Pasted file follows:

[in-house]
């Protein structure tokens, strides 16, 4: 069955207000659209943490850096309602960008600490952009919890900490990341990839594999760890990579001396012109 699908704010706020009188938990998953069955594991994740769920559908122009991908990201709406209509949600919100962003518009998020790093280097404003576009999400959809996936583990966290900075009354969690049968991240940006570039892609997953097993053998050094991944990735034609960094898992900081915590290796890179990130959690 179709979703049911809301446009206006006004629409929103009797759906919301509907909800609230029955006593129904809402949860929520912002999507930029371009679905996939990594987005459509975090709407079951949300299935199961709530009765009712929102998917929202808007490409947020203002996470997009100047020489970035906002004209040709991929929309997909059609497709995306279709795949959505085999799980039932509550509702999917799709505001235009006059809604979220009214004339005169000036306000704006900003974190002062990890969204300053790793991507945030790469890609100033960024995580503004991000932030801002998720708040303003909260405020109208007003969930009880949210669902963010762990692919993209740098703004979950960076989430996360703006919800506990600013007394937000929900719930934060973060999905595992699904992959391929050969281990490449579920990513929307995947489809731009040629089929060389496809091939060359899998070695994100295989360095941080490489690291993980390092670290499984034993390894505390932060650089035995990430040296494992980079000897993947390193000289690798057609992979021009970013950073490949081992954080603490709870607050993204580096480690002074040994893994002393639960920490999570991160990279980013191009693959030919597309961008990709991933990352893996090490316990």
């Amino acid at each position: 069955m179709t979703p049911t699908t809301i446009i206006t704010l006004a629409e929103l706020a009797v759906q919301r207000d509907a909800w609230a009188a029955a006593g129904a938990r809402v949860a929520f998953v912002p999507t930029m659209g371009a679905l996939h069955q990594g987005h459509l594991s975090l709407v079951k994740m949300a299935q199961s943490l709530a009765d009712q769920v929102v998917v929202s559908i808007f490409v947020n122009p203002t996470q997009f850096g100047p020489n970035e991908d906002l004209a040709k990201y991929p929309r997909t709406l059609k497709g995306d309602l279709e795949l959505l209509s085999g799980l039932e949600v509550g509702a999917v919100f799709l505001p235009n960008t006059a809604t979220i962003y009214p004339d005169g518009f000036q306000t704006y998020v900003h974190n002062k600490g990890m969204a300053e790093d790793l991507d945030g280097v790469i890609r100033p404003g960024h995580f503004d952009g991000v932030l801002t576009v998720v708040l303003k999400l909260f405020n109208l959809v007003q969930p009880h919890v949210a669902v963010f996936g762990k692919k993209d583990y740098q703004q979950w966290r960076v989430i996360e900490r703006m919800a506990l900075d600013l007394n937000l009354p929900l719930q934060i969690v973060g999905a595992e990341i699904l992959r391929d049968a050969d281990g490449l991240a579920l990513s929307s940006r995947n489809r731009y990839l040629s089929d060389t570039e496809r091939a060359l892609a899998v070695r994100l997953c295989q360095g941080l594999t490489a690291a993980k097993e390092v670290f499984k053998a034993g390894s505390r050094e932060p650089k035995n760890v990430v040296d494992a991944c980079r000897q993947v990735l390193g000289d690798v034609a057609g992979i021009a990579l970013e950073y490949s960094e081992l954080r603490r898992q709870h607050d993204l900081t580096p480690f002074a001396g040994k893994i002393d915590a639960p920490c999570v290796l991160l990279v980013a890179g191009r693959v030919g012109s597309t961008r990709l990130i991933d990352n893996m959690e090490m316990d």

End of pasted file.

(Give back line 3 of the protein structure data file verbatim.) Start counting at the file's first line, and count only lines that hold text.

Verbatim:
């Amino acid at each position: 069955m179709t979703p049911t699908t809301i446009i206006t704010l006004a629409e929103l706020a009797v759906q919301r207000d509907a909800w609230a009188a029955a006593g129904a938990r809402v949860a929520f998953v912002p999507t930029m659209g371009a679905l996939h069955q990594g987005h459509l594991s975090l709407v079951k994740m949300a299935q199961s943490l709530a009765d009712q769920v929102v998917v929202s559908i808007f490409v947020n122009p203002t996470q997009f850096g100047p020489n970035e991908d906002l004209a040709k990201y991929p929309r997909t709406l059609k497709g995306d309602l279709e795949l959505l209509s085999g799980l039932e949600v509550g509702a999917v919100f799709l505001p235009n960008t006059a809604t979220i962003y009214p004339d005169g518009f000036q306000t704006y998020v900003h974190n002062k600490g990890m969204a300053e790093d790793l991507d945030g280097v790469i890609r100033p404003g960024h995580f503004d952009g991000v932030l801002t576009v998720v708040l303003k999400l909260f405020n109208l959809v007003q969930p009880h919890v949210a669902v963010f996936g762990k692919k993209d583990y740098q703004q979950w966290r960076v989430i996360e900490r703006m919800a506990l900075d600013l007394n937000l009354p929900l719930q934060i969690v973060g999905a595992e990341i699904l992959r391929d049968a050969d281990g490449l991240a579920l990513s929307s940006r995947n489809r731009y990839l040629s089929d060389t570039e496809r091939a060359l892609a899998v070695r994100l997953c295989q360095g941080l594999t490489a690291a993980k097993e390092v670290f499984k053998a034993g390894s505390r050094e932060p650089k035995n760890v990430v040296d494992a991944c980079r000897q993947v990735l390193g000289d690798v034609a057609g992979i021009a990579l970013e950073y490949s960094e081992l954080r603490r898992q709870h607050d993204l900081t580096p480690f002074a001396g040994k893994i002393d915590a639960p920490c999570v290796l991160l990279v980013a890179g191009r693959v030919g012109s597309t961008r990709l990130i991933d990352n893996m959690e090490m316990d």